1940's Radio Hour follows a group of entertainers and technicians as they prepare for and perform on WOV's Manhattan Variety Cavalcade on Dec. 21, 1942. One of the group, a trumpeter named Biff, is wearing an Army Air Corps uniform. He has enlisted and will be leaving soon for the front.
Watching this likable, disorganized troupe present their hour of live entertainment -- with its strange mixture of silliness and sincerity, its refreshing lack of pretension and constricting lack of refinement -- I could not help thinking about the enemy.
In my mind, I saw the row on row of jackboots, stamping in machinelike precision. How could that ruthlessly efficient, highly centralized dictatorship fail to crush such a slipshod and scattered society as ours.
That thought, in turn, called up a lecture I heard once about the battle of Marathon, in which 9,000 citizens of 5th century Athens defeated the invading army (50,000 strong) of the Persian king Darius. What defeated the Persians, the speaker said, was the Greek temple. He meant that the columns of the Greek temple are unique, curved, each one slightly different. They are harmonized in a united effort. They are a democracy. Whereas, the temples of the older, Eastern empires are supported by columns that are simply straight sticks, interchangeable. The phalanx of individual citizens was stronger than the massed army of slaves.
Why have we drifted off to 5th century Greece? Because, while watching 1940's Radio Hour, in this post 9/11 frame of mind, I felt it revealed a similar hidden strength of our unregimented republic. More specifically, while listening to the irrepressible and irresistible outpourings of Tin Pan Alley, I understood that the giant fascist war machine, with its mechanical stamp, stamp, stamp of boots was defeated, in a sense, by American syncopation. "Deutscheland Deutscheland Uber Alles" ran aground and was wrecked on the shoals of "The Boogie Woogie Bugle Boy of Company B."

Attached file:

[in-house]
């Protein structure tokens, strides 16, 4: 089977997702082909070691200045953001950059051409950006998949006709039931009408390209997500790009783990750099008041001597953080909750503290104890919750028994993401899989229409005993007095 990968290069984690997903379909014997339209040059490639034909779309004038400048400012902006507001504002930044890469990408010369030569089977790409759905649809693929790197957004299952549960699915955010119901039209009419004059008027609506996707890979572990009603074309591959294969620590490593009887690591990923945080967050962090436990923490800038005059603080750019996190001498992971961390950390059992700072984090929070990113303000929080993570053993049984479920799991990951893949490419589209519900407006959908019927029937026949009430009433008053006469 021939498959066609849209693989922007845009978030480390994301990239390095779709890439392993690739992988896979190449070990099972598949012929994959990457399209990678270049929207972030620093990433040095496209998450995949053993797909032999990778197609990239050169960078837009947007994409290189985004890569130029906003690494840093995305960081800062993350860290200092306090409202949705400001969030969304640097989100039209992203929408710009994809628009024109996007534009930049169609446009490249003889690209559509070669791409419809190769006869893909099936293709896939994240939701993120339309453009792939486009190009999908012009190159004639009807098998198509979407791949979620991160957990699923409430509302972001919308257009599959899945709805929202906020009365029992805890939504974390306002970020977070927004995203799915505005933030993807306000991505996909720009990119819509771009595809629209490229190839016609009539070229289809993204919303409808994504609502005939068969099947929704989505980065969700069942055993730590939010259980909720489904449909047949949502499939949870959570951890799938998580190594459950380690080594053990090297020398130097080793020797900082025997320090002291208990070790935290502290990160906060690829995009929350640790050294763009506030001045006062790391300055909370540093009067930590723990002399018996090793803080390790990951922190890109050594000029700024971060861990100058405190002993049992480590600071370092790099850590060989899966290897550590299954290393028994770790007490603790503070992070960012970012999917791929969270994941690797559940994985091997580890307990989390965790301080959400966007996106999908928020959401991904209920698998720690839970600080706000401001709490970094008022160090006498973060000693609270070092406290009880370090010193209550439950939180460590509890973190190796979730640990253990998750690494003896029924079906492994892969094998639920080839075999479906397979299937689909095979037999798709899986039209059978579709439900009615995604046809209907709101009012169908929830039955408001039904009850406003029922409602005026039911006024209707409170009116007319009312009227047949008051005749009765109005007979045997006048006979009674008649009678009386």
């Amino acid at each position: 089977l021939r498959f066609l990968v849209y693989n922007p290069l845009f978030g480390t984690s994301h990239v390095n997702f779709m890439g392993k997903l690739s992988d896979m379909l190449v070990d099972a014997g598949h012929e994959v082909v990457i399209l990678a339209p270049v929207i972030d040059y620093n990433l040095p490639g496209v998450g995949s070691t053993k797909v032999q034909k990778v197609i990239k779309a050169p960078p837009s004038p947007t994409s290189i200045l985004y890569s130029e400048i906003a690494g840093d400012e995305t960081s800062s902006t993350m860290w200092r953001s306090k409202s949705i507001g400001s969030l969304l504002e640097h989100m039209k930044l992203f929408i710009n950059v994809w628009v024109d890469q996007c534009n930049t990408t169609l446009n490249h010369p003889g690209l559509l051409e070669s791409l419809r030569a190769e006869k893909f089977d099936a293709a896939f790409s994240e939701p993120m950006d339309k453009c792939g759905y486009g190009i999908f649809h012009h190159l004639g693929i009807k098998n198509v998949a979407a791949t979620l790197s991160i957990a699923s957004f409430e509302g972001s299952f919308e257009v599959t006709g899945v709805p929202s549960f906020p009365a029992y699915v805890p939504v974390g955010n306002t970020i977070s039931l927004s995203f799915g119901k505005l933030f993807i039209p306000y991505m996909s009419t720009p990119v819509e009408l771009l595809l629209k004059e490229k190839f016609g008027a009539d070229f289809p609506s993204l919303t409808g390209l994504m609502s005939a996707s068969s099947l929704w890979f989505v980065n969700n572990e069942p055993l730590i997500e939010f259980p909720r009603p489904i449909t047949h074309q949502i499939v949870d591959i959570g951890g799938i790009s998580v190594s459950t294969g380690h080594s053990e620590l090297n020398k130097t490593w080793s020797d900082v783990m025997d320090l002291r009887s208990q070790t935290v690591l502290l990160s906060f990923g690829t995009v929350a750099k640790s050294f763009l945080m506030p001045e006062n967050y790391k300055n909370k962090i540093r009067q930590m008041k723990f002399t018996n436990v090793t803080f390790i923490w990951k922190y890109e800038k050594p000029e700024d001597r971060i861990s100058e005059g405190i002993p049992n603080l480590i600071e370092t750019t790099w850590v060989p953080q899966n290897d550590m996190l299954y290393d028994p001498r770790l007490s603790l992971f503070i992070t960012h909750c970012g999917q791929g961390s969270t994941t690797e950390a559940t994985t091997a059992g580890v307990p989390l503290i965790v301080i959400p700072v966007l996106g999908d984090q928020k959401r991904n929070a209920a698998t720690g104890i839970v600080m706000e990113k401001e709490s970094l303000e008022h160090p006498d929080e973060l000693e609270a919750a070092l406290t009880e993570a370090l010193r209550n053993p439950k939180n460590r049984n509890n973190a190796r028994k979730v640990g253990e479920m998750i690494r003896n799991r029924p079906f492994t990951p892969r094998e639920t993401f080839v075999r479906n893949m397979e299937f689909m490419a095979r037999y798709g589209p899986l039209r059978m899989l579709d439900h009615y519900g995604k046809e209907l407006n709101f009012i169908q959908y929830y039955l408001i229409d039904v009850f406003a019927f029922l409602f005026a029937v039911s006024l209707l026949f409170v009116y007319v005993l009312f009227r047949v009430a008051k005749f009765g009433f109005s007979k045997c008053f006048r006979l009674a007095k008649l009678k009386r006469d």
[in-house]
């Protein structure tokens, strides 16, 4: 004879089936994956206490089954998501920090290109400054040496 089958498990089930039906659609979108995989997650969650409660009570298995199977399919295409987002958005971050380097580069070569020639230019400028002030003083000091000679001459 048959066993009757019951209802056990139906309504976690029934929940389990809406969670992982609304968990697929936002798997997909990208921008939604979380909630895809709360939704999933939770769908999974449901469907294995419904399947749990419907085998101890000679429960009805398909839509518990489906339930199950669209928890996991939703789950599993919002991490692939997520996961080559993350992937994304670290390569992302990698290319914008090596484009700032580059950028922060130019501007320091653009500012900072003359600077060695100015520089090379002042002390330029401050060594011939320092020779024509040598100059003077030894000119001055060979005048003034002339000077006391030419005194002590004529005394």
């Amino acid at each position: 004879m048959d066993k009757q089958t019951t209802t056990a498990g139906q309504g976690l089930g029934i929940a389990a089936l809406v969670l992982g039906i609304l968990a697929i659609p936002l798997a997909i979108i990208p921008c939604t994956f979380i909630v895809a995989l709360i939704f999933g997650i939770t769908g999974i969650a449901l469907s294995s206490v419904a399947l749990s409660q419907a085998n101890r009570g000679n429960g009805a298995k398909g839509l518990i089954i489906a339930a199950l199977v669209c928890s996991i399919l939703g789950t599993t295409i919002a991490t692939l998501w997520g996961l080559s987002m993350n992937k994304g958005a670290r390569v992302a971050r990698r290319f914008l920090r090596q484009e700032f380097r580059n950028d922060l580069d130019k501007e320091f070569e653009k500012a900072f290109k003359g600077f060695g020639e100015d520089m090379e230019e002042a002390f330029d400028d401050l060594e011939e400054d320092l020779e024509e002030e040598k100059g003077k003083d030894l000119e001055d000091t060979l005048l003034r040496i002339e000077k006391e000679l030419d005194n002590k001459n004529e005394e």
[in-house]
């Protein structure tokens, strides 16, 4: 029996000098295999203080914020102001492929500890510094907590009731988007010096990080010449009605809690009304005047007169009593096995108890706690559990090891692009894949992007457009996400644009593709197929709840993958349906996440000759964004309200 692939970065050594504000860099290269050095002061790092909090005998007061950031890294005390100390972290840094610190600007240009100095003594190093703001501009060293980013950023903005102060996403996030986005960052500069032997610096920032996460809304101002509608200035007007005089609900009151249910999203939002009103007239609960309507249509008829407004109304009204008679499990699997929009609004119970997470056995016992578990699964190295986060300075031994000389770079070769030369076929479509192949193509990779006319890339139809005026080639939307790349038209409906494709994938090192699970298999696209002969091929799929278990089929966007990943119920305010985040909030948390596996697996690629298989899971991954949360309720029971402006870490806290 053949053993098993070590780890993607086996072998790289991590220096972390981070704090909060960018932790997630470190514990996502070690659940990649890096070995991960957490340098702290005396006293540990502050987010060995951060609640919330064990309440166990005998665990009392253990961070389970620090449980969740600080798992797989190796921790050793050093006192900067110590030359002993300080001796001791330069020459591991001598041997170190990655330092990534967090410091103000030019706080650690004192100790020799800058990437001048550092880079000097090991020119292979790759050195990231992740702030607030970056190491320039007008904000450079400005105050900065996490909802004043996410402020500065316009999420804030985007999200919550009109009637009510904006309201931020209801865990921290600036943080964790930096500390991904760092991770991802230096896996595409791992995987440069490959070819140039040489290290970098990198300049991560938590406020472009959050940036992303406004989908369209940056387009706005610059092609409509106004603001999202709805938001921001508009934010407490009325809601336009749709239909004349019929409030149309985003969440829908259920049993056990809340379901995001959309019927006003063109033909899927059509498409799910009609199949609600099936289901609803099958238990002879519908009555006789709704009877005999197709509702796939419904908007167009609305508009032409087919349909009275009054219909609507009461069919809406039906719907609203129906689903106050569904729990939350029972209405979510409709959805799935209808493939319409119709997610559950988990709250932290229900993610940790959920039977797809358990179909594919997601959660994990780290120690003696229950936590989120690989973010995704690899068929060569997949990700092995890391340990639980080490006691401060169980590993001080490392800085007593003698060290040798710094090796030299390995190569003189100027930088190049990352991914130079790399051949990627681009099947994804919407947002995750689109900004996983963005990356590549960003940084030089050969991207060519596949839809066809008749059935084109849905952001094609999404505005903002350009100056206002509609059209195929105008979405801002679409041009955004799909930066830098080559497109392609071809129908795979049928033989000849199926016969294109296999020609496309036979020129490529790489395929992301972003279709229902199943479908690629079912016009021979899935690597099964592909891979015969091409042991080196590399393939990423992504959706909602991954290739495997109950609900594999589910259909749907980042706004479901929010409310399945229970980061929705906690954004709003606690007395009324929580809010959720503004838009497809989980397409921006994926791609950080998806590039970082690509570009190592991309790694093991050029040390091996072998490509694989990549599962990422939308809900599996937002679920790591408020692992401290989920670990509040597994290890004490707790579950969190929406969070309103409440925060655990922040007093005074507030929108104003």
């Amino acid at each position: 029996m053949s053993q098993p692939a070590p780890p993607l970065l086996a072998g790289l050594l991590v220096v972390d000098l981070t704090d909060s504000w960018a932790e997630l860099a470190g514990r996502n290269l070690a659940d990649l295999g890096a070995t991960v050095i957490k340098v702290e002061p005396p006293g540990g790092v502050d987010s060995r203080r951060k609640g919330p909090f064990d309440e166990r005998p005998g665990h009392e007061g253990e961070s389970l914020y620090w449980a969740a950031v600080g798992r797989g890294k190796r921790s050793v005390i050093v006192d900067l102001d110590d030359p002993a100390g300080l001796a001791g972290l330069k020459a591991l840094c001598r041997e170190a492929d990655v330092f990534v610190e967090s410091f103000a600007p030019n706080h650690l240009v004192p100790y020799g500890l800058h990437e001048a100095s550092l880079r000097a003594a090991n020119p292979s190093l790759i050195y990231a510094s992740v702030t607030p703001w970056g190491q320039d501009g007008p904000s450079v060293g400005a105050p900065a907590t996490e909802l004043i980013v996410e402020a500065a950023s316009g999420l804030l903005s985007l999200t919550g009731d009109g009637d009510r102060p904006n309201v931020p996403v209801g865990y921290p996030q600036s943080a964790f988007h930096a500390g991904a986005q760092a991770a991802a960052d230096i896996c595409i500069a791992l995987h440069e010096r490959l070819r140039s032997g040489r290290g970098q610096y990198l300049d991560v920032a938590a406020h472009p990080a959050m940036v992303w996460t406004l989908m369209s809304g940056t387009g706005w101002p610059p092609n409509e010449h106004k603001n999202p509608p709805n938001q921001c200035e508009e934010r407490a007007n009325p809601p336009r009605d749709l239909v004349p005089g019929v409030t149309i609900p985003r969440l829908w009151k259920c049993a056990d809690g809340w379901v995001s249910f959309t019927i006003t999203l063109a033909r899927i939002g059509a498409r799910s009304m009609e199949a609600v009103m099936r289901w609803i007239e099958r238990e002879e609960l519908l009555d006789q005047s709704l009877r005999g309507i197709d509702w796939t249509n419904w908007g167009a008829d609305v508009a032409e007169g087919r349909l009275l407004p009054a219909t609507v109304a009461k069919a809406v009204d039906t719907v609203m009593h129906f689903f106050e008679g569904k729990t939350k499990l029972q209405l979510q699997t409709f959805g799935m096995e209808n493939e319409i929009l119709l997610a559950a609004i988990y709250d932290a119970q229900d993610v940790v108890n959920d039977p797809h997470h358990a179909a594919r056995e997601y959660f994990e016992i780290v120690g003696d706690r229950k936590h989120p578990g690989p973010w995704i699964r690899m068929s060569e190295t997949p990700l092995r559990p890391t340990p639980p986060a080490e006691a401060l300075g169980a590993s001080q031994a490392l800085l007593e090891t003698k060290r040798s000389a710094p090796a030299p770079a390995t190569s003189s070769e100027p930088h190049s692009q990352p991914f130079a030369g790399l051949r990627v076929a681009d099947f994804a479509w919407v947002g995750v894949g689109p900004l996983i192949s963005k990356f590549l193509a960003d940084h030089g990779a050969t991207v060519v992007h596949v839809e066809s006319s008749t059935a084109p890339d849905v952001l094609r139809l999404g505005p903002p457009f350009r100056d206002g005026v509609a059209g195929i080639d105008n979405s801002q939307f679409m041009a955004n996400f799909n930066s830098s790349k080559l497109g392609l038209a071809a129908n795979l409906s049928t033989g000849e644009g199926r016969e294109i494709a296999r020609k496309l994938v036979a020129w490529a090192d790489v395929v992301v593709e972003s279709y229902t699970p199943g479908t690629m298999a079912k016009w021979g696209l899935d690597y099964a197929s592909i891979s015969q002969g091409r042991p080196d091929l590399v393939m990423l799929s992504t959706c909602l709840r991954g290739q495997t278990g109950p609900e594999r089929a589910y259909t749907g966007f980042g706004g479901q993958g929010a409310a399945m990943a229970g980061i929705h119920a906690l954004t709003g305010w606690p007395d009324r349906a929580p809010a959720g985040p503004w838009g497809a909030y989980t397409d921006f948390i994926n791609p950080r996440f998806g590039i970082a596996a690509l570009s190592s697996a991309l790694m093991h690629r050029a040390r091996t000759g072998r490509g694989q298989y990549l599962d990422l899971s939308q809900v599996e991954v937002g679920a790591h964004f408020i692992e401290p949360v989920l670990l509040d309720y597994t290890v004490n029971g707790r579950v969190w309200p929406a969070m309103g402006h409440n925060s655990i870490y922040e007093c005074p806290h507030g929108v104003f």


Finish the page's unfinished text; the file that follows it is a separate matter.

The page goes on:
If that seems like quite a burden to load on such a slight musical revue, don't blame me, blame Osama Bin Laden.
In any case, 1940's Radio Hour is pure Americana, of the New York show-biz variety -- which is to say, it has roots in a real world, but is dramatically heightened in the direction of kitsch stereotypes: Pops (Gary Crowley), the ex-Vaudevillean, now a clean-up man with a weakness for playing the ponies; Wally (Adam Carl Peyton), the gofer determined to break into the big time; Mr. Feddington (John Joly), the harried producer forever in search of a bromo to quiet his nerves, etc.
The essential delight of the show lies in the music, and director John Lovett assembled a knock-out ensemble for the purpose. A great nine-piece band, led by David Cortello, backed a series of classic '40s hits. The chanteuses were smashing, a vocal and visual treat (thanks, in part, to the costumes by James Comeaux, Cindy Duplass and Susan Monnot). Christine Pepperman, Nicole Teague, Ellen Flohberger and Mariel Toscano had the pipes and the pizzazz when singing solo or in those fabulous close harmony numbers. The boys --Adam Carl Peyton, Carlin Benz, Scott Sauber and Kirk Frady -- did themselves proud as well. John Joly, Gary Crowley, James Comeaux and Donald Loupe Jr. helped to create a convivial, comic backdrop for the vocal pyrotechnics.
Meanwhile, there is an intriguing footnote to this nostalgic journey into radio land. Fred Kasten, program manager at pubic radio station WWNO, has launched what someday might be called the 2000's Radio Hour. Currently it goes by the name Crescent City and it's taped before a live audience at Le Chat Noir.
For this inaugural year, four shows are planned, each geared to a holiday event. The first two celebrated Super Bowl and Jazz Fest. The next in the series will be taped this fall for broadcast around Halloween. Emcee Ronnie Virgets presents a bill of regulars, like Ricky Graham and the Live Nude Radio Players, as well as special guests. Astral Project, known as the World's Greatest House Band, backs up top local vocalists. And a good time is had by all.
So, if you missed 1940's Radio Hour, there's still time to be part of the nostalgia of tomorrow.